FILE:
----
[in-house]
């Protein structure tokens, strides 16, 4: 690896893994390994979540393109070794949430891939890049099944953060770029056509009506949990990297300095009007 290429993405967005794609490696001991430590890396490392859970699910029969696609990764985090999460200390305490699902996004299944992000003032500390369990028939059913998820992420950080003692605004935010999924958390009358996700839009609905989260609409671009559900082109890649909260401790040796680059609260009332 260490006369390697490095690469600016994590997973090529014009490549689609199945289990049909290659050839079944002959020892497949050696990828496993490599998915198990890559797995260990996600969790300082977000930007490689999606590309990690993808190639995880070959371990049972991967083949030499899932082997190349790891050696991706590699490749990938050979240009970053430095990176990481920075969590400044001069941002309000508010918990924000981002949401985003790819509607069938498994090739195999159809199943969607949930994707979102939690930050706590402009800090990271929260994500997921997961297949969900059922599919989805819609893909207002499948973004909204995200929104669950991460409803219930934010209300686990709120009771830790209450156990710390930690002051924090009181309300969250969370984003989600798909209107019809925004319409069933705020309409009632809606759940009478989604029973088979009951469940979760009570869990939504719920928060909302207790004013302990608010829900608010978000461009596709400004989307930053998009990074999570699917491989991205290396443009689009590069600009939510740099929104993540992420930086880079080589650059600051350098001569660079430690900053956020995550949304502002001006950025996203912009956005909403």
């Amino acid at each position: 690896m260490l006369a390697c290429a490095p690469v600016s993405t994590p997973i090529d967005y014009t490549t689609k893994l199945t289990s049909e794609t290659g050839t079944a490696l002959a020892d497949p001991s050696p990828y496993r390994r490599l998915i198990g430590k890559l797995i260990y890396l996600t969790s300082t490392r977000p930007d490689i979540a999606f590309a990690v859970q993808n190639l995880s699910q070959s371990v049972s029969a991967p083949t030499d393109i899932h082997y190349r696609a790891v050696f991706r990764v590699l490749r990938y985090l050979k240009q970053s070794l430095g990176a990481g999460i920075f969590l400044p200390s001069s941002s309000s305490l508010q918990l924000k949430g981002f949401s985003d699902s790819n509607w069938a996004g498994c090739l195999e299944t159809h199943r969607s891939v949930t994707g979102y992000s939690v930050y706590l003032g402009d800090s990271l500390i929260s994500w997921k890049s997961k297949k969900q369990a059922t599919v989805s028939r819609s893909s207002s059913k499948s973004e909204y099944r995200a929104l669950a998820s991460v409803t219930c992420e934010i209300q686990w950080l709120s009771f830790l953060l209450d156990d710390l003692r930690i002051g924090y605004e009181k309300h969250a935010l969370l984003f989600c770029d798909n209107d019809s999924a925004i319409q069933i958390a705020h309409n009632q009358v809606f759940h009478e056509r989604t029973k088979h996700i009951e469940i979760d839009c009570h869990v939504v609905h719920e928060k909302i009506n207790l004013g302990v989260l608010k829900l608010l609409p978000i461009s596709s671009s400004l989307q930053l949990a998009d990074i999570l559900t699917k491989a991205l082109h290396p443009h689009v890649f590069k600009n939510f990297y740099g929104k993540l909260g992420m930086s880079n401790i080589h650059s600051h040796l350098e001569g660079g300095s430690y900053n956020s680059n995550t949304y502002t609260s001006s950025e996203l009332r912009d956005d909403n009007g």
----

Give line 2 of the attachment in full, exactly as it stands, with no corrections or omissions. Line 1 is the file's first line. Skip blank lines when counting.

């Protein structure tokens, strides 16, 4: 690896893994390994979540393109070794949430891939890049099944953060770029056509009506949990990297300095009007 290429993405967005794609490696001991430590890396490392859970699910029969696609990764985090999460200390305490699902996004299944992000003032500390369990028939059913998820992420950080003692605004935010999924958390009358996700839009609905989260609409671009559900082109890649909260401790040796680059609260009332 260490006369390697490095690469600016994590997973090529014009490549689609199945289990049909290659050839079944002959020892497949050696990828496993490599998915198990890559797995260990996600969790300082977000930007490689999606590309990690993808190639995880070959371990049972991967083949030499899932082997190349790891050696991706590699490749990938050979240009970053430095990176990481920075969590400044001069941002309000508010918990924000981002949401985003790819509607069938498994090739195999159809199943969607949930994707979102939690930050706590402009800090990271929260994500997921997961297949969900059922599919989805819609893909207002499948973004909204995200929104669950991460409803219930934010209300686990709120009771830790209450156990710390930690002051924090009181309300969250969370984003989600798909209107019809925004319409069933705020309409009632809606759940009478989604029973088979009951469940979760009570869990939504719920928060909302207790004013302990608010829900608010978000461009596709400004989307930053998009990074999570699917491989991205290396443009689009590069600009939510740099929104993540992420930086880079080589650059600051350098001569660079430690900053956020995550949304502002001006950025996203912009956005909403």